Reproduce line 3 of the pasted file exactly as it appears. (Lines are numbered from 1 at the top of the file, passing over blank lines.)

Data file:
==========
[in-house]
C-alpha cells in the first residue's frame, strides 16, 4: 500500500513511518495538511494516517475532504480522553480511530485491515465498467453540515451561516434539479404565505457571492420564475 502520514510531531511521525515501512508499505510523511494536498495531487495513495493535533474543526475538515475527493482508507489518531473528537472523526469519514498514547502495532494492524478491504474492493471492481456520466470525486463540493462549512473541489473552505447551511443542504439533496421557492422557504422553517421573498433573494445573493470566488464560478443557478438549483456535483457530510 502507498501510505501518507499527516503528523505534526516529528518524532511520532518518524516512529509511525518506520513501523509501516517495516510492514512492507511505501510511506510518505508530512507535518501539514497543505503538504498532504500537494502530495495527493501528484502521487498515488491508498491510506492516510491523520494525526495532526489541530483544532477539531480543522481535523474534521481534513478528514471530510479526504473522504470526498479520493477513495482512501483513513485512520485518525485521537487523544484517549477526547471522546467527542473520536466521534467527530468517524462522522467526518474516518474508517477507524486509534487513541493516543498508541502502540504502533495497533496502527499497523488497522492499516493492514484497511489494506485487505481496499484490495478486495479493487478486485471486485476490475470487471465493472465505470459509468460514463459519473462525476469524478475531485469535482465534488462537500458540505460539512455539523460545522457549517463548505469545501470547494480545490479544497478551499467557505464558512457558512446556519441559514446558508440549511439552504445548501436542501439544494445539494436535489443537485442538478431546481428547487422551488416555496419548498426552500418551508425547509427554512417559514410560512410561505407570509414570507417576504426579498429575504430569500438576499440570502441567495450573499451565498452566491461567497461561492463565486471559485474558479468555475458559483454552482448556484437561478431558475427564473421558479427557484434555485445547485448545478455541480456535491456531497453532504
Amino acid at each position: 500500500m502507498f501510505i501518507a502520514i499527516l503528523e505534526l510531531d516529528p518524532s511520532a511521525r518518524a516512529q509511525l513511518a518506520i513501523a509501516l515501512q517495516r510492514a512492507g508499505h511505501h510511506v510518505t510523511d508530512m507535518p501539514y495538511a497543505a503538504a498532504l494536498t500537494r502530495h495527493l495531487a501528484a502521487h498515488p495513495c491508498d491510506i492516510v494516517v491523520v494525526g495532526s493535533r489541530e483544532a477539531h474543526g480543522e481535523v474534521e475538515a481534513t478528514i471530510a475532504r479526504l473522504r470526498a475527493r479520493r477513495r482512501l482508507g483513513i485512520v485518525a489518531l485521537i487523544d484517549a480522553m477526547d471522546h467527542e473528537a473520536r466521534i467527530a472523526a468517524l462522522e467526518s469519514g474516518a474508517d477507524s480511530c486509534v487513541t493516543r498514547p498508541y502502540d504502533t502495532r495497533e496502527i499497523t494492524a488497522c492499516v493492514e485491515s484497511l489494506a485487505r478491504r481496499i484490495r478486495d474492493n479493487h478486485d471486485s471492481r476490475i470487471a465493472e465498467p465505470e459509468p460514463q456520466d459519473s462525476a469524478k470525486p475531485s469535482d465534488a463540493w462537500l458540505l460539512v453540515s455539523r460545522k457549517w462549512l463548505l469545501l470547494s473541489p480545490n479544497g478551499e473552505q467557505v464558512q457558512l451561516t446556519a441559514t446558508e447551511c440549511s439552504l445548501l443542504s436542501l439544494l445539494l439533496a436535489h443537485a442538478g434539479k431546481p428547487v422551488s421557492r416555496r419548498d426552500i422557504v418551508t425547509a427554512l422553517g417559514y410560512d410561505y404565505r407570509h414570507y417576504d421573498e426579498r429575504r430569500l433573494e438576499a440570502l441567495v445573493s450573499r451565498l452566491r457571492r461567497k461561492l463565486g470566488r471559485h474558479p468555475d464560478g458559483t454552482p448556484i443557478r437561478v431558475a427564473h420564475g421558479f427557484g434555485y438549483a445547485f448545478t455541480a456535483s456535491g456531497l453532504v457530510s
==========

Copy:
Amino acid at each position: 500500500m502507498f501510505i501518507a502520514i499527516l503528523e505534526l510531531d516529528p518524532s511520532a511521525r518518524a516512529q509511525l513511518a518506520i513501523a509501516l515501512q517495516r510492514a512492507g508499505h511505501h510511506v510518505t510523511d508530512m507535518p501539514y495538511a497543505a503538504a498532504l494536498t500537494r502530495h495527493l495531487a501528484a502521487h498515488p495513495c491508498d491510506i492516510v494516517v491523520v494525526g495532526s493535533r489541530e483544532a477539531h474543526g480543522e481535523v474534521e475538515a481534513t478528514i471530510a475532504r479526504l473522504r470526498a475527493r479520493r477513495r482512501l482508507g483513513i485512520v485518525a489518531l485521537i487523544d484517549a480522553m477526547d471522546h467527542e473528537a473520536r466521534i467527530a472523526a468517524l462522522e467526518s469519514g474516518a474508517d477507524s480511530c486509534v487513541t493516543r498514547p498508541y502502540d504502533t502495532r495497533e496502527i499497523t494492524a488497522c492499516v493492514e485491515s484497511l489494506a485487505r478491504r481496499i484490495r478486495d474492493n479493487h478486485d471486485s471492481r476490475i470487471a465493472e465498467p465505470e459509468p460514463q456520466d459519473s462525476a469524478k470525486p475531485s469535482d465534488a463540493w462537500l458540505l460539512v453540515s455539523r460545522k457549517w462549512l463548505l469545501l470547494s473541489p480545490n479544497g478551499e473552505q467557505v464558512q457558512l451561516t446556519a441559514t446558508e447551511c440549511s439552504l445548501l443542504s436542501l439544494l445539494l439533496a436535489h443537485a442538478g434539479k431546481p428547487v422551488s421557492r416555496r419548498d426552500i422557504v418551508t425547509a427554512l422553517g417559514y410560512d410561505y404565505r407570509h414570507y417576504d421573498e426579498r429575504r430569500l433573494e438576499a440570502l441567495v445573493s450573499r451565498l452566491r457571492r461567497k461561492l463565486g470566488r471559485h474558479p468555475d464560478g458559483t454552482p448556484i443557478r437561478v431558475a427564473h420564475g421558479f427557484g434555485y438549483a445547485f448545478t455541480a456535483s456535491g456531497l453532504v457530510s